- Do a reverse image search* on Google on the image that the seller sends to you.
- Tell the seller that you would like to pick up the puppy or kitten (even if you cannot do this, if the response to your request is not positive, beware)
- Try to set up a video call with the seller so you can see both them and the puppy or kitten.
- Ask to meet whomever is delivering the puppy or kitten in a public place so that you can examine the puppy or kitten before paying for it. Do not give out your home address.
- If the seller mentions a shipping company, verify with that shipping company that they have a reservation to transport your puppy or kitten.
- Know that puppies and kittens must be vaccinated to enter any country in the world and they cannot be vaccinated for rabies prior to 3 months of age and must wait for 21-30 days minimum to enter the country.
- Ask if the seller accepts credit cards. Remember that, if you wire money or send a cash card number, you have to recourse to recover it. Never pay in advance if at all possible.
- Know the requirements for pets to enter your country. Ask the seller for details about all the forms they will need to fill out so that your puppy can enter your country. The US does not even allow puppies intended for re-homing to enter the country before 6 months of age.
*Reverse Image Search on a desktop:
- In a Google Chrome browser – right click on the image and select Search for Image on Google
- On any browser – go to images.google.com and click the camera icon (Search by Image) then upload or drag and drop the image you have received from the seller into Google Lens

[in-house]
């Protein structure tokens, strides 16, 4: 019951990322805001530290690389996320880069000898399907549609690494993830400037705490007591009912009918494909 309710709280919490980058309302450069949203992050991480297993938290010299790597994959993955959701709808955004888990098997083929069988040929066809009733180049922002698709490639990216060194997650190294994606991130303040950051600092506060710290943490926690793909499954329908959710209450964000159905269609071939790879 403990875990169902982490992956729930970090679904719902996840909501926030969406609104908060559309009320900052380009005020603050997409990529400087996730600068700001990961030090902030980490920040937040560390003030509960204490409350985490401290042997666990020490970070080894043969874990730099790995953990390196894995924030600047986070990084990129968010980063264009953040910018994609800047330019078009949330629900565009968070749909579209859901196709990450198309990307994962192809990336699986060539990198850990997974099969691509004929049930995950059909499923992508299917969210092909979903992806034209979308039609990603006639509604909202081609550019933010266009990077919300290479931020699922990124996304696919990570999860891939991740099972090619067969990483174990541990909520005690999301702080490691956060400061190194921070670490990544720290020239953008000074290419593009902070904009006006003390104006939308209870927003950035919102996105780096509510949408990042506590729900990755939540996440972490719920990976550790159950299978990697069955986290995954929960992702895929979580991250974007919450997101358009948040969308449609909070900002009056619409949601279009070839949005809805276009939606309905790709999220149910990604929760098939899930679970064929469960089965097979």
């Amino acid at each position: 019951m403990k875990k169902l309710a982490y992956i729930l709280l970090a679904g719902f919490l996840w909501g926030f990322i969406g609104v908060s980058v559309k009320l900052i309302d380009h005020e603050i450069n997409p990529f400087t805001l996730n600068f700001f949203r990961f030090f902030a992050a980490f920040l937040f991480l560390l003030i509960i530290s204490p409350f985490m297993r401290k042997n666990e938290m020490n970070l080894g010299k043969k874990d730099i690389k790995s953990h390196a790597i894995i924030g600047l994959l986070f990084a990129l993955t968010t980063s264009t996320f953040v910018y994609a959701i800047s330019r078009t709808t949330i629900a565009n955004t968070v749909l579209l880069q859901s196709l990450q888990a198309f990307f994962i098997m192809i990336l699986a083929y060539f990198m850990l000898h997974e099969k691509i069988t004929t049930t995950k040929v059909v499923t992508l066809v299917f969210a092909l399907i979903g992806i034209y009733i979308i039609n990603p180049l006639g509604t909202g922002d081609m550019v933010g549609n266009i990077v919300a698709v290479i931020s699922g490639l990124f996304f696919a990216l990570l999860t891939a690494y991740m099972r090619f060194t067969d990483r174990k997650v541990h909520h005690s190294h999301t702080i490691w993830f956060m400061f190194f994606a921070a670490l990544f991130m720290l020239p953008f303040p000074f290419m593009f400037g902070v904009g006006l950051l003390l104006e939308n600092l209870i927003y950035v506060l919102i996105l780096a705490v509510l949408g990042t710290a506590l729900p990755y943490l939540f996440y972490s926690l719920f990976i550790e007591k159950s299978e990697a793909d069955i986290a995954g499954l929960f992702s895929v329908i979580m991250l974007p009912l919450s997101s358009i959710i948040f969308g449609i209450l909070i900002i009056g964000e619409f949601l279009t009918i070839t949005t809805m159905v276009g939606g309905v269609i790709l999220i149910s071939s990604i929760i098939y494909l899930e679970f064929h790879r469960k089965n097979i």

Reverse Image Search on a mobile device:
- Open a web browser and click the Google Icon or type in google.com. The camera icon will appear to the right of the search bar which will allow you to access Google lens and search for the image.
- If the camera icon does not appear, see if there is a link above the search bar that says “images”. If this is not available, then look for three dots “…” and click and select Request Desktop Site. This will take you to the Google search bar with the camera icon.
Find your country’s pet import regulations and know that it is very risky to fly puppies and kittens in the cargo hold of an airplane. They need to develop their respiratory systems to fly safely. The older they are, the better the chances they will arrive safely.
Try rescue foundations in your country before buying a pet from another country. The love you will receive will be just as rewarding if not more so than the risk you will be taking by sending money for a pet that may never come.
If you are a victim of a scam, then contact the Federal Trade Commission (FTC): reportfraud.ftc.gov to file a complaint online or call 877-FTC-Help (US residents) or report to petscams.com.
Related: Don’t be a victim of a pet scam
Don’t be a victim of pet scams. Know the steps to take before sending any money to determine whether you are dealing with someone who is trustworthy.